For 7 years I’ve been meeting up with friends on Saturday at the crack of dawn to go running. Be it at 6AM to outrun the summer heat, or 9AM to feel the sun’s rays on a cold blistery winter’s morn, we run.
Generally we arrive in good spirits, but there are times that we show up with our panties in a bunch. If we do, we always work out the wrinkles as we run. Regardless of how much starch is in our underwear, we always remain cordial. Unfortunately, I cannot say the same for everyone who runs.
So the other day I’m 5 miles in to a 15 mile run when my left foot smacks into the curb, bending my pinky toe backwards until it popped, cracked, and otherwise cause a great deal of shooting pain.
Wait, let me back up. I run barefoot or in minimalist footwear. On this particular day I was wearing my Vibram Bikila LS.
I was running a new route, taking in the sights, picking up quarters, and not really paying attention to what was going on. Anyway, I crossed a street in a residential area and that’s when I hit the curb and my toe went crack. It didn’t hurt all that bad so I went the distance.
At home, I slid off my VFF to assess the damage.
Running is fun. Racing is stressful.
Or it’s thrilling, if you’re prepared.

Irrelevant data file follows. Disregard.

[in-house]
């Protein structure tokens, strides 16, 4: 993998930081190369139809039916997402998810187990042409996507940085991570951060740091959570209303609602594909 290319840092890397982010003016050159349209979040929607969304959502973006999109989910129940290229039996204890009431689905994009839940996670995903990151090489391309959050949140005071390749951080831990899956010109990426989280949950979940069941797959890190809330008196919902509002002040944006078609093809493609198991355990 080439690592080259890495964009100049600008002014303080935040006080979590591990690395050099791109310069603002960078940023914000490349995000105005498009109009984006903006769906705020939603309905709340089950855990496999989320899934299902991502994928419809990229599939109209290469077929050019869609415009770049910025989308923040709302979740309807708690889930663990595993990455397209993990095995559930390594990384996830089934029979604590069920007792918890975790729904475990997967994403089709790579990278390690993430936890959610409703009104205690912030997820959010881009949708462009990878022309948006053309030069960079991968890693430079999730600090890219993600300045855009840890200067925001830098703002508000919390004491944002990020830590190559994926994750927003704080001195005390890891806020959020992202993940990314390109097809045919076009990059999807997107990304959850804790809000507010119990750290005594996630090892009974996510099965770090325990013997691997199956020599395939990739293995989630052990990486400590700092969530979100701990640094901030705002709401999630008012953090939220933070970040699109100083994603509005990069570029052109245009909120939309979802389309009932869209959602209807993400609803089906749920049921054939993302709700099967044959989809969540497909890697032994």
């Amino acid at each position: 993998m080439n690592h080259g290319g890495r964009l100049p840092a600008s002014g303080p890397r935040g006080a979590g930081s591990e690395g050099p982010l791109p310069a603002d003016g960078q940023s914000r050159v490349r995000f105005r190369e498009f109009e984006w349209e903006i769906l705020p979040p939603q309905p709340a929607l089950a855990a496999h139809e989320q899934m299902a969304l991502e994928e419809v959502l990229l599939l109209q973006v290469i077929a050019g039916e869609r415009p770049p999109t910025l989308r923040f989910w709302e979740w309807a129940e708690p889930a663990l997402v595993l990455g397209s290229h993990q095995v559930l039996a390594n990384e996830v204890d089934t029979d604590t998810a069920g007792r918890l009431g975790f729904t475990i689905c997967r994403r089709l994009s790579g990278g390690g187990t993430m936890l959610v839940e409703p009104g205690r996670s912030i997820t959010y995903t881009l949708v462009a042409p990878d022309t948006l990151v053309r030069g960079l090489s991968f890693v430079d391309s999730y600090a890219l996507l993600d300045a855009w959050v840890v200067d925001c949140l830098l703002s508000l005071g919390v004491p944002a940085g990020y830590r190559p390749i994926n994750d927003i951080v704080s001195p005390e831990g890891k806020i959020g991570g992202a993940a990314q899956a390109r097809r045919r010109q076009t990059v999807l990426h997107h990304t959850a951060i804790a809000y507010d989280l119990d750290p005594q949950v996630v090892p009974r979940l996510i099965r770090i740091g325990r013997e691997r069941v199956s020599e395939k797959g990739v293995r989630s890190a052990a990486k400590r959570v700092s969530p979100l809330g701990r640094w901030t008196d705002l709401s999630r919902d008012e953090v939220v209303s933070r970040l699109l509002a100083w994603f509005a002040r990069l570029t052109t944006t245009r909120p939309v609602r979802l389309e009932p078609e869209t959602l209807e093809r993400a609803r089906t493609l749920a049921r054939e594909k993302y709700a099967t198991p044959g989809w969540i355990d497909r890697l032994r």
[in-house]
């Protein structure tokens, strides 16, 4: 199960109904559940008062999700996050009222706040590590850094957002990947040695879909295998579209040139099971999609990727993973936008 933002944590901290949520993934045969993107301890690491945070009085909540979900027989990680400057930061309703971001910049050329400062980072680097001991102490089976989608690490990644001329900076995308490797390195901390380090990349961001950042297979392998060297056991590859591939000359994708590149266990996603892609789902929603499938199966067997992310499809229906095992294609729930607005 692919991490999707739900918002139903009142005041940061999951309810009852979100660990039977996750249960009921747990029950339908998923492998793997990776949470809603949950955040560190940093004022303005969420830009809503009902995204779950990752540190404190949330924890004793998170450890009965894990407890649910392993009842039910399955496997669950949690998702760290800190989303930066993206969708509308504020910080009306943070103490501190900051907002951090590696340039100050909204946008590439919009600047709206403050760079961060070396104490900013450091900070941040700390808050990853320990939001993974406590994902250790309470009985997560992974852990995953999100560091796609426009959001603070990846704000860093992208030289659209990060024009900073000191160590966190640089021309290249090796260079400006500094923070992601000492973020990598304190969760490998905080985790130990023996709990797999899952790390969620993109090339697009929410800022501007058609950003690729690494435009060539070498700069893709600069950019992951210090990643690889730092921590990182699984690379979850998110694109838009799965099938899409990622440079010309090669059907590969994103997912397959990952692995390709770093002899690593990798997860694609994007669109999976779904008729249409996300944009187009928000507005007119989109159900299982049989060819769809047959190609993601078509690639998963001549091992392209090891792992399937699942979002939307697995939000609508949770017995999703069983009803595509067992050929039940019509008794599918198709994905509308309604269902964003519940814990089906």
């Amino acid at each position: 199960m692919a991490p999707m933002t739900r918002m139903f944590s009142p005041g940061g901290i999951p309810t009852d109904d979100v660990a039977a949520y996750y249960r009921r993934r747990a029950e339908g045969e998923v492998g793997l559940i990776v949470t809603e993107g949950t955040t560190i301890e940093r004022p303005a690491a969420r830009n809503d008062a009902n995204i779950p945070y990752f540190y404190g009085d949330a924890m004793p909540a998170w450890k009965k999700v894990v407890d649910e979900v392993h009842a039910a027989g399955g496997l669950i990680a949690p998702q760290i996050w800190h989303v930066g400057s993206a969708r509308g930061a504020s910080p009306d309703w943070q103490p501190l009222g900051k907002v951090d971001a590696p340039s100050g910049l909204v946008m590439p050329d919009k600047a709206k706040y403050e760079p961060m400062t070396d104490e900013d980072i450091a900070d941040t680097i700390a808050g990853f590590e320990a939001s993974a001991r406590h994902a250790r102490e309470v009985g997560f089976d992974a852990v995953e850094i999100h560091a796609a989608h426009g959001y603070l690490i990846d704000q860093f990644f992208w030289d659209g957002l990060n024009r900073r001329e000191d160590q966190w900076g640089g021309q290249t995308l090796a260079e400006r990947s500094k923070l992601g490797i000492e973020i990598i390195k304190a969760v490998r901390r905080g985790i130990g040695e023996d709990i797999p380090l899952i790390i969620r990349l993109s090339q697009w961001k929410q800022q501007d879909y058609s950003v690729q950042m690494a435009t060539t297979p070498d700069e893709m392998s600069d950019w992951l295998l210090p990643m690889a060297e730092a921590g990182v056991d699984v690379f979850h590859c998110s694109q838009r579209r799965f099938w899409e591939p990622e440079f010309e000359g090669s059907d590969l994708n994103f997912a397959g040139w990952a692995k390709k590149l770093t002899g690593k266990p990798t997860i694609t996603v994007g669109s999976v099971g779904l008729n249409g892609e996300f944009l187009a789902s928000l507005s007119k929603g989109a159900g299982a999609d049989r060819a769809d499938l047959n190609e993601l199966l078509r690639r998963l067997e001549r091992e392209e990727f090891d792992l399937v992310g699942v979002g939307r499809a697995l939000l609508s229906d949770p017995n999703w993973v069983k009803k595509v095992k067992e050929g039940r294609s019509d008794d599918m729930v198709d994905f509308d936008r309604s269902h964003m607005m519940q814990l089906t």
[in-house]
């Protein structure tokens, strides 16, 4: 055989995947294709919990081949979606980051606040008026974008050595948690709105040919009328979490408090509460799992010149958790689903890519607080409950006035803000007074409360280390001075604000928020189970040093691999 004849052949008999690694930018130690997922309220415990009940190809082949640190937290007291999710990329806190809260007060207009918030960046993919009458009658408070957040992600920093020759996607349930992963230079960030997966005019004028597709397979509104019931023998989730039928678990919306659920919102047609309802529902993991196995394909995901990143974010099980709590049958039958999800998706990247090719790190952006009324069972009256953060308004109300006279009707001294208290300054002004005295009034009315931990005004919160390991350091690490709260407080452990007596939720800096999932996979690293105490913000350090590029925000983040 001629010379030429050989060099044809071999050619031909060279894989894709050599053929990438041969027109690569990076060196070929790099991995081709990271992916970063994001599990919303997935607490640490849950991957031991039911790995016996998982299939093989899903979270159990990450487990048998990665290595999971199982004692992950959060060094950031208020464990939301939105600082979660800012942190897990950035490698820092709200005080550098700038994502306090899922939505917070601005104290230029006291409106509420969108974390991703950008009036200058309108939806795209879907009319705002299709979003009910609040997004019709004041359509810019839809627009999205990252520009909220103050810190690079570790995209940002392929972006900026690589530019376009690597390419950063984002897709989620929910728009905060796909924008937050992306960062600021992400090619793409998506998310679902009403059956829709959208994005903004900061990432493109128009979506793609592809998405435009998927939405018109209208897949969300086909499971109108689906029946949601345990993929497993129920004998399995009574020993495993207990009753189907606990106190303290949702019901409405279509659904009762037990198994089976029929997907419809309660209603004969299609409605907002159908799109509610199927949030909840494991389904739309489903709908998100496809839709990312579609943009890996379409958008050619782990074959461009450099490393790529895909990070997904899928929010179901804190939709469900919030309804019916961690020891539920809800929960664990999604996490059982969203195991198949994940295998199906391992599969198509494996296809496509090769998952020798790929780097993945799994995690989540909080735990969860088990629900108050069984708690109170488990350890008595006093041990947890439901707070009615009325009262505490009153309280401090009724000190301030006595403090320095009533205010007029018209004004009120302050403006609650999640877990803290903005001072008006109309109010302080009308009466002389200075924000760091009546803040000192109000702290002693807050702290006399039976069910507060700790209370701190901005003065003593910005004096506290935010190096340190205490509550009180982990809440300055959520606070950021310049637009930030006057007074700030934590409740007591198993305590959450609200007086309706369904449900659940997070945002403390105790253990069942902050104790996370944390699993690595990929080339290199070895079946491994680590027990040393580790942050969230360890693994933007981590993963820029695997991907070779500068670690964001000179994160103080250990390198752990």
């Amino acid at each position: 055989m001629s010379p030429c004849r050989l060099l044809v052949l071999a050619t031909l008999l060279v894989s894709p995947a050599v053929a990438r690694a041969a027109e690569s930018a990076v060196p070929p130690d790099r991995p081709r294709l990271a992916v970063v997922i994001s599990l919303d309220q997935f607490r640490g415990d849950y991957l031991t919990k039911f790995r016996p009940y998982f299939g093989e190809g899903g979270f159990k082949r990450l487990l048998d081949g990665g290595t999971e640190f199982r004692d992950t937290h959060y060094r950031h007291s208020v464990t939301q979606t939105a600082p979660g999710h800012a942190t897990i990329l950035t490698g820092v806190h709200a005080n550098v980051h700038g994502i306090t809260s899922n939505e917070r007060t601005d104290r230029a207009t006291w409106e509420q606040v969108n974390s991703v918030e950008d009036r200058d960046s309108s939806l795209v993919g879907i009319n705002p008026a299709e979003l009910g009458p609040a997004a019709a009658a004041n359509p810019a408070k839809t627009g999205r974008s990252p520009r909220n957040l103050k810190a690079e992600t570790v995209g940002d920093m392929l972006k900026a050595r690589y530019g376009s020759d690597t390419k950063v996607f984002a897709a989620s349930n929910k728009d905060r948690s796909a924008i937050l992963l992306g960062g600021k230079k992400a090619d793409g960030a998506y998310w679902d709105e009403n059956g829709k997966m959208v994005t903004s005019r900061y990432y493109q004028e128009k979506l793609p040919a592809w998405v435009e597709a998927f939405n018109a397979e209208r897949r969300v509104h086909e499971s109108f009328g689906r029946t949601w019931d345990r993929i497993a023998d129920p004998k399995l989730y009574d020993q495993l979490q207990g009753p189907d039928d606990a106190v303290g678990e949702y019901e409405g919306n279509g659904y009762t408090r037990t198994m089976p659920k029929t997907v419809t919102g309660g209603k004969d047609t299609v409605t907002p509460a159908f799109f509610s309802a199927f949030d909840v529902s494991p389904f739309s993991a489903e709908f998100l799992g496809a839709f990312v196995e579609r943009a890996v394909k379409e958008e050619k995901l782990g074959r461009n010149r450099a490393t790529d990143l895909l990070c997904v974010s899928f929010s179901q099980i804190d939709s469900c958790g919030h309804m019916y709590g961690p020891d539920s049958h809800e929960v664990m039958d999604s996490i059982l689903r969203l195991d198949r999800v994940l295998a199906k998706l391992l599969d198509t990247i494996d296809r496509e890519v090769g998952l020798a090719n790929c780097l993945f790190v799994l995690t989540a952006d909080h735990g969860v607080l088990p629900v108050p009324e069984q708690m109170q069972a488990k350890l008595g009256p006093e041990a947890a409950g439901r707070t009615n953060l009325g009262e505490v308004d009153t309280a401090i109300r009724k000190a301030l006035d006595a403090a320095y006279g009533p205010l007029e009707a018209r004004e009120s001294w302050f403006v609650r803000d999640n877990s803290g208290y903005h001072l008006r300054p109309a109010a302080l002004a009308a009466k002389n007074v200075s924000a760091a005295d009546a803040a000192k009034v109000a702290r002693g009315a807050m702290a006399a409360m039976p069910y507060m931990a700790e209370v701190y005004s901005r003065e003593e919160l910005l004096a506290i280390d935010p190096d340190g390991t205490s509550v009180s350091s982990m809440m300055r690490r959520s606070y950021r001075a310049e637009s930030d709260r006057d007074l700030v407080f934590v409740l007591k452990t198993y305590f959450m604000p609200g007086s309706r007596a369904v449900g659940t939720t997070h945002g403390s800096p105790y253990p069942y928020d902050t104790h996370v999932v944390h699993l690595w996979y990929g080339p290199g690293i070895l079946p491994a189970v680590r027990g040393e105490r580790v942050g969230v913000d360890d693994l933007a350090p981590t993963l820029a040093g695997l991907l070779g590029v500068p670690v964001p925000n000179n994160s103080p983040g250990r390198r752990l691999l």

We’ve all been there, facing the jitters of a timed race after weeks or even months of training. It’s the difference between sending out resumes and sitting in for a job interview, or socializing at a bar and going out on a first date. Now there are expectations, measurements, and the chance at falling flat.
But a little mental prep goes a long way to making that first race enjoyable. Whether you’re running an Anywhere5K on your own or a traditional 5K with thousands of other participants, here are some tips to remove the nerves.
The debate over whether cold or warm water is more beneficial has been going on for a while. Some argue that warm water is better because it doesn’t require as much energy for your body to heat to the necessary 98.6°F (37°C). Others say that cold water is better because your body absorbs it more easily.
So what’s the best temperature for your water?